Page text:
With the versatility of an Omelette, it’s no wonder this dish is a favorite around the world. Made from eggs, a little cooking oil or butter and your favorite fillings, Omelettes aren’t just for breakfast.
Not only can you change the fillings, you can also adjust the size of your Omelette to fit your appetite. The endless combination of filling and size makes this a perfect brunch or dinner dish for a group.
- 3 eggs
- 1 tbsp. water
- 1 steak, cooked & chopped
- 2 button mushrooms, chopped
- ¼ small onion, chopped
- Tomatoes, chopped
- Salt & pepper to taste
- 1 tbsp. cooking oil
- Heat a non-stick or cast iron skillet over medium heat. Add 2 tbsp. cooking oil.
- Carefully pour in the chopped steak, onions, and mushrooms.
- Cook this mixture for 7-10 minutes or until onions are tender and caramelized.
- Remove from the skillet and set aside.
- Lower the heat to medium-low.
- Crack three eggs into a bowl.
- Add 1 tbsp. water (milk or cream works too) and beat with fork
- Pour beaten eggs into same heated skillet used for filling. The eggs will pick up the taste of the cooked filling but you can add salt & pepper to taste, if desired.
- Cook eggs for 2-3 minutes. DO NOT STIR! The eggs will cook mostly through on one side.
- When the edges are solid and bubbles form on top, flip it over. The Omelette will not stay perfectly round and might even tear a little. This is ok, do not panic. It will seal itself back together as it cooks.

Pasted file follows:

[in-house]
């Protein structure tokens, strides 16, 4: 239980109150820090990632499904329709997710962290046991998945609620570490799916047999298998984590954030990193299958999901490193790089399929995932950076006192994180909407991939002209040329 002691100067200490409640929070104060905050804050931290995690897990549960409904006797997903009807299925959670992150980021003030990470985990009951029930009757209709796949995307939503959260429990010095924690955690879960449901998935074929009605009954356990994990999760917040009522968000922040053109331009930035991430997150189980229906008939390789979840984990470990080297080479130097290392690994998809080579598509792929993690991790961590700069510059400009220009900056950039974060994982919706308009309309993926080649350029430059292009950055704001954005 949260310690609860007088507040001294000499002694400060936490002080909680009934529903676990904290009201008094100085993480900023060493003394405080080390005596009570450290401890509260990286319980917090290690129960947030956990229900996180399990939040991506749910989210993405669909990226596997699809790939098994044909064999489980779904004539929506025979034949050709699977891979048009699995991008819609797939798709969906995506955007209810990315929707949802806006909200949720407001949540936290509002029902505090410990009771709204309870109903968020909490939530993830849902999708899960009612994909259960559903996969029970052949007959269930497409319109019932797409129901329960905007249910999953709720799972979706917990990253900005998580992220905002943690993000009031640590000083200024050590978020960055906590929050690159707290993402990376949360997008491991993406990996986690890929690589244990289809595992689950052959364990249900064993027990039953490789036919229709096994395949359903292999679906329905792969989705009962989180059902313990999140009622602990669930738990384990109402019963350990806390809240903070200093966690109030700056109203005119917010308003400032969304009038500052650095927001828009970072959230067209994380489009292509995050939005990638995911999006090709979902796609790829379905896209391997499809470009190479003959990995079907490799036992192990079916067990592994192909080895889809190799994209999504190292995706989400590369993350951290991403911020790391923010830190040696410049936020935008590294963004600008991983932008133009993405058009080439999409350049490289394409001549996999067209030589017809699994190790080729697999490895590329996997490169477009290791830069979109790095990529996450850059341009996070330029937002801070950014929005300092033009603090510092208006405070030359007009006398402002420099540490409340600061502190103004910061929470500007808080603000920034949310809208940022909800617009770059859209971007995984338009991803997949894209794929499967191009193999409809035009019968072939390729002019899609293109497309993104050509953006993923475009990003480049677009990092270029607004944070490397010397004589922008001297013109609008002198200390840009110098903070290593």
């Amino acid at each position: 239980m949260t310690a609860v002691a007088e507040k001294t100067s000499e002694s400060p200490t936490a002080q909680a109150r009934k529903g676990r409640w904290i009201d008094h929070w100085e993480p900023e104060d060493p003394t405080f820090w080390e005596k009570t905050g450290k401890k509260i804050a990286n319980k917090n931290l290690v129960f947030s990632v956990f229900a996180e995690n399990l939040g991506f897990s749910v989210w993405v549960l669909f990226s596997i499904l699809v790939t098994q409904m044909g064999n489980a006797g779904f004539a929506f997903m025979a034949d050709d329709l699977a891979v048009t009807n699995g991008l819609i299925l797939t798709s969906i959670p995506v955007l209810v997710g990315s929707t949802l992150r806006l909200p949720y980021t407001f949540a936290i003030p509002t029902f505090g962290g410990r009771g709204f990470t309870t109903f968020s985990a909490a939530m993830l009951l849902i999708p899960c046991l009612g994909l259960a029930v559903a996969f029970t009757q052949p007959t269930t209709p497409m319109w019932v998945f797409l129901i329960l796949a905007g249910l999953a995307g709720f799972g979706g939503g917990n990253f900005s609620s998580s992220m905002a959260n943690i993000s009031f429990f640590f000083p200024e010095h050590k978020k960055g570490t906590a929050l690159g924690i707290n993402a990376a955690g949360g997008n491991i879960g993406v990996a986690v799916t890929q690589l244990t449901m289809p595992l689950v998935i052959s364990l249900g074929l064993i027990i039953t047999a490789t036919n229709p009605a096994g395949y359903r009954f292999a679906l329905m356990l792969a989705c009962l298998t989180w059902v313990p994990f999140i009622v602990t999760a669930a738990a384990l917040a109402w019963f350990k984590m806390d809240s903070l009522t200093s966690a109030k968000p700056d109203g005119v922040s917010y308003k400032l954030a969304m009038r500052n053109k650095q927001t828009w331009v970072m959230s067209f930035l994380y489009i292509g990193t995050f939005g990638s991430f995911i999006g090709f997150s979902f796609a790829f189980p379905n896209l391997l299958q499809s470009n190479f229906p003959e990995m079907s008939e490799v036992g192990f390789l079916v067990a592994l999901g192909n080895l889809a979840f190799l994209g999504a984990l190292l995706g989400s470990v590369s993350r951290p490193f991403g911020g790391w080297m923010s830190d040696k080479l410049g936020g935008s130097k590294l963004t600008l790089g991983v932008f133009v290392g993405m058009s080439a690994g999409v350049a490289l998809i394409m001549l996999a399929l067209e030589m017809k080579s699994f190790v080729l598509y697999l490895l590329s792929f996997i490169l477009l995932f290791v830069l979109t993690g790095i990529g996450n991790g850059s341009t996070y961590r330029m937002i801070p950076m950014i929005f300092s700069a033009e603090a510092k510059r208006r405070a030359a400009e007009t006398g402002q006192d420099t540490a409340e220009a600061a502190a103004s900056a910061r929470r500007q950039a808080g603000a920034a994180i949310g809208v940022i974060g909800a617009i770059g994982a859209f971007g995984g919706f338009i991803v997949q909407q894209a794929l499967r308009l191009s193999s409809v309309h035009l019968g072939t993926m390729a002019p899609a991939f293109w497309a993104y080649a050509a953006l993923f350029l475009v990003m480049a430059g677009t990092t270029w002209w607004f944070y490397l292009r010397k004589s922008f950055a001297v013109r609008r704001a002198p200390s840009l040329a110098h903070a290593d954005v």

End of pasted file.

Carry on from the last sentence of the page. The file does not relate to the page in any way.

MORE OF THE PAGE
- Once flipped, add the cheese, tomatoes and steak, onions, and mushrooms mixture.
- Cook Omelette for 2-3 minutes and then it fold in half.
- Remove from skillet, plate, and eat while warm.
The trick to getting a light and fluffy Omelette is to add a small amount of water, milk or cream and whip or beat it into the eggs. This creates bubbles which in turn make the Omelette light and fluffy.
You can use whole eggs, egg whites or even egg substitutes, though the consistency might be slightly different if using anything but whole eggs.
Traditionally, we think of Omelettes as being meat and veggie filled, but some countries use other fillings such as rice and pasta.
Omelettes are an excellent way to use leftovers. Simply take your leftover (cooked) meat from other meals & place it into freezer bags, making sure you only add enough meat for a single serving to each bag.
When you’re short on time or low on cash, just pull out a bag of meat, dig into the refrigerator to see which veggies need to be used right away and voila!, an instant dinner.
A few of my favorite Omelette fillings are:
Tomato and bell pepper
Ham, onion, bell pepper and cheese
Tomato, thyme and rosemary
Serve with a side of hash browns, which can be made from leftover potatoes from another meal, and toast.